Share on other sites
The manual for the 2000 model states that its Ok to use leaded if unleaded is not available. I guess they just have to recommend Unleaded to do their thing for the environment

I have heard that it isn't good to use lead with the new titanium valves. Could be speculation. dunno. But why risk it?

Also, note the previous post. There are two ways they measure octane. RON and MON. Most pumps use a measurement forumula of (R+M)/2 to average the two. http://www.repairfaq.org/filipg/AUTO/F_Gasoline6.html

Since Yamaha doesn't publish the MON requirements, only the RON, I'd play it safe and use the highest octane you can get from the pump - but I wouldn't waste my money on octane additives... Unless you live in that small town in Colorado I drove through last year which had pump gas of 82, 85, and 87. :) They say you don't need as much octane at higher elevations, but 87 is premium? WFT? I can buy 94 at the pumps around here.

M.

Share this post


Link to post
Share on other sites

mix with racing gas or aviation fuel 100 LL. All I run in the 05 WR450 is the aviation fuel straight.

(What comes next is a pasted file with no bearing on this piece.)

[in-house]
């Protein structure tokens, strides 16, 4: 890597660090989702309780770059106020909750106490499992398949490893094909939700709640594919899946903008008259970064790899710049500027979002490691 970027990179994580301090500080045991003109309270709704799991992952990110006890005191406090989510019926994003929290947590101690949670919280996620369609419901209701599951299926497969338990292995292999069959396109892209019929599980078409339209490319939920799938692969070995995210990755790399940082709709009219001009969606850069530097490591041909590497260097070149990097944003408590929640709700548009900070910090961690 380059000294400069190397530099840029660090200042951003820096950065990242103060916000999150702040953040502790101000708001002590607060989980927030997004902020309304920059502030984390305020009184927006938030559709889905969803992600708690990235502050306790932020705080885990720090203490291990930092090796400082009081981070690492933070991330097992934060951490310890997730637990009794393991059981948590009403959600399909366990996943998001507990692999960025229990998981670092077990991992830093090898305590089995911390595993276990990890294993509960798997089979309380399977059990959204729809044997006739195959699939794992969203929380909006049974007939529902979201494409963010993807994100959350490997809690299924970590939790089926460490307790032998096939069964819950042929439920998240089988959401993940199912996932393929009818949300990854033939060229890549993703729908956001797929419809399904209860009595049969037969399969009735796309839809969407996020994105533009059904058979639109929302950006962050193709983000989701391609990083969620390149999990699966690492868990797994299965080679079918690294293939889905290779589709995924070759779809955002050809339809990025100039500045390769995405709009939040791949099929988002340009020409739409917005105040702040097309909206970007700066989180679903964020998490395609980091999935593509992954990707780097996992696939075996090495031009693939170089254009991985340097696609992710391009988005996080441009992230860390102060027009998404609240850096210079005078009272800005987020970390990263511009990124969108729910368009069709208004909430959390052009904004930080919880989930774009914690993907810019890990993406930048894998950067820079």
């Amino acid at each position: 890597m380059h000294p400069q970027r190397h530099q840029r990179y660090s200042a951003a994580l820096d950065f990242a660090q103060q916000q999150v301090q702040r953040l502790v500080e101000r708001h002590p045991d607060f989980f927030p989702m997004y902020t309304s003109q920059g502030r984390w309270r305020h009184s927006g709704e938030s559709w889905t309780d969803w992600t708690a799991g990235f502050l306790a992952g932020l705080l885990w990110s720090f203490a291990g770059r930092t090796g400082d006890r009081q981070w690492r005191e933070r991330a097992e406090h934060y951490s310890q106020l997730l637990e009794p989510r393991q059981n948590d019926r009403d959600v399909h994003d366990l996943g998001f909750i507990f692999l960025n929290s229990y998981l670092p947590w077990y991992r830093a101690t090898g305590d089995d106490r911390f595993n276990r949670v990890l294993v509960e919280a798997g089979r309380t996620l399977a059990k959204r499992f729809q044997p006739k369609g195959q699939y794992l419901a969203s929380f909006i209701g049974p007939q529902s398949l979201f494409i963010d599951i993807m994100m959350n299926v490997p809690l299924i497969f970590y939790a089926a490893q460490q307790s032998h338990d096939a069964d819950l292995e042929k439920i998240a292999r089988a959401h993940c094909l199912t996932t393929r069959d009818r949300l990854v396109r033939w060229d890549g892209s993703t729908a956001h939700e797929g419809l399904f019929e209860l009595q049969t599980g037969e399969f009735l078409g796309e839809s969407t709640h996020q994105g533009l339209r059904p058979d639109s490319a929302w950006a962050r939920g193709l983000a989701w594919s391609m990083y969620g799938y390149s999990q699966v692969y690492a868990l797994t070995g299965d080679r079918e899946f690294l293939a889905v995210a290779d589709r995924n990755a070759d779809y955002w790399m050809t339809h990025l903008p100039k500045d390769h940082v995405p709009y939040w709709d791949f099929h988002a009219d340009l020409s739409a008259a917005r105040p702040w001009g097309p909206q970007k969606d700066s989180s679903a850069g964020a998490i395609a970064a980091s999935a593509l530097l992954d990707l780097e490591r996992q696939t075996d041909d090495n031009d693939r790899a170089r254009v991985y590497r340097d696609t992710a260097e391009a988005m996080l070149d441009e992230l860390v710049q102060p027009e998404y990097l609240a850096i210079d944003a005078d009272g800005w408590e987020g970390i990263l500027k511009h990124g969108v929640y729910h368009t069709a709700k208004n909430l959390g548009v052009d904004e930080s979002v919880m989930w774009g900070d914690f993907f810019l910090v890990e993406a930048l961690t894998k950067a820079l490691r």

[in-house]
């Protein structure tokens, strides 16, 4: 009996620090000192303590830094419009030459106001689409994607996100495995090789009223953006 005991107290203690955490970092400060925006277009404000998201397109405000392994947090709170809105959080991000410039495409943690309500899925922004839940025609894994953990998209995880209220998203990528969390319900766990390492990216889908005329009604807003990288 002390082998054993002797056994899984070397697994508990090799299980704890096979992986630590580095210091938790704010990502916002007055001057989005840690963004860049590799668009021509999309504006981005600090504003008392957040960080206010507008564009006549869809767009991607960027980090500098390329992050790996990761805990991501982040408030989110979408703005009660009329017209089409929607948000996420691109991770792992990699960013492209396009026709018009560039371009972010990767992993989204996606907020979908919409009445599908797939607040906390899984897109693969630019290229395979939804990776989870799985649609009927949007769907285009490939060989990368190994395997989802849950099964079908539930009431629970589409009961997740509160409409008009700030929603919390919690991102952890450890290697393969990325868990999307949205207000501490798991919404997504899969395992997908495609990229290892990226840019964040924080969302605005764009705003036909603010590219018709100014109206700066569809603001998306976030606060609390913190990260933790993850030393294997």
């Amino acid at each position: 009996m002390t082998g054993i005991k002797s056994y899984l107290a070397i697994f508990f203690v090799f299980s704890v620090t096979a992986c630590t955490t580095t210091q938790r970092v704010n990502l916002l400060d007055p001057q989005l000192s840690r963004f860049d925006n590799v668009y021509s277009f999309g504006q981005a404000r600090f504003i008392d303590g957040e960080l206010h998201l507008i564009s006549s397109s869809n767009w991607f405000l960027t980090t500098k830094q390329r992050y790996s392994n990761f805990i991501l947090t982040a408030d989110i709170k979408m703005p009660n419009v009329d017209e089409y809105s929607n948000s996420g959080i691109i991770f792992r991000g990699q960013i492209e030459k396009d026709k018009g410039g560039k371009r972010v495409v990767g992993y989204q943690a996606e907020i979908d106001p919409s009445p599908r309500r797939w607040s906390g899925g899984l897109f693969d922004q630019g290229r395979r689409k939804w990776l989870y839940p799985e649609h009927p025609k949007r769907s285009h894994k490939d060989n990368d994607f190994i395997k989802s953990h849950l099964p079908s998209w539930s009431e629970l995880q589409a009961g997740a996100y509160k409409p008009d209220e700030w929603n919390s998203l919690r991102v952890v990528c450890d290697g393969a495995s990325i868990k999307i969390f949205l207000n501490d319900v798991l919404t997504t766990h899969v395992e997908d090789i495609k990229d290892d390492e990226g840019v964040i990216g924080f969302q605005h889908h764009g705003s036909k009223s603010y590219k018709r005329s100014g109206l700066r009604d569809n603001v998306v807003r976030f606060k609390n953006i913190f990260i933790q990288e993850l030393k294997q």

Share this post


Link to post
Share on other sites

do u notice a performance difference? from unleaded to the leaded fuel (aviation)...my main concern is the valve seets, due to if there being hard, the lead will soften em up and cause problems. also i belive the manual says 12:1 or 12.5:1 compression, that requires a higher octane fuel, being in california, i dont wanna run anything less the 99 octane on that compression, 91 just seems outa the question..vp racing fuel makes an ultra 4 (unleaded) fuel but it still is only 92 octane! @ 5 bucks a gallon, id still rather use my lead based octane booster (made by vp, c-5) for $2.50 for 5 gallons, thats less the 20 bucks for 5 gallons of 98-99 octane.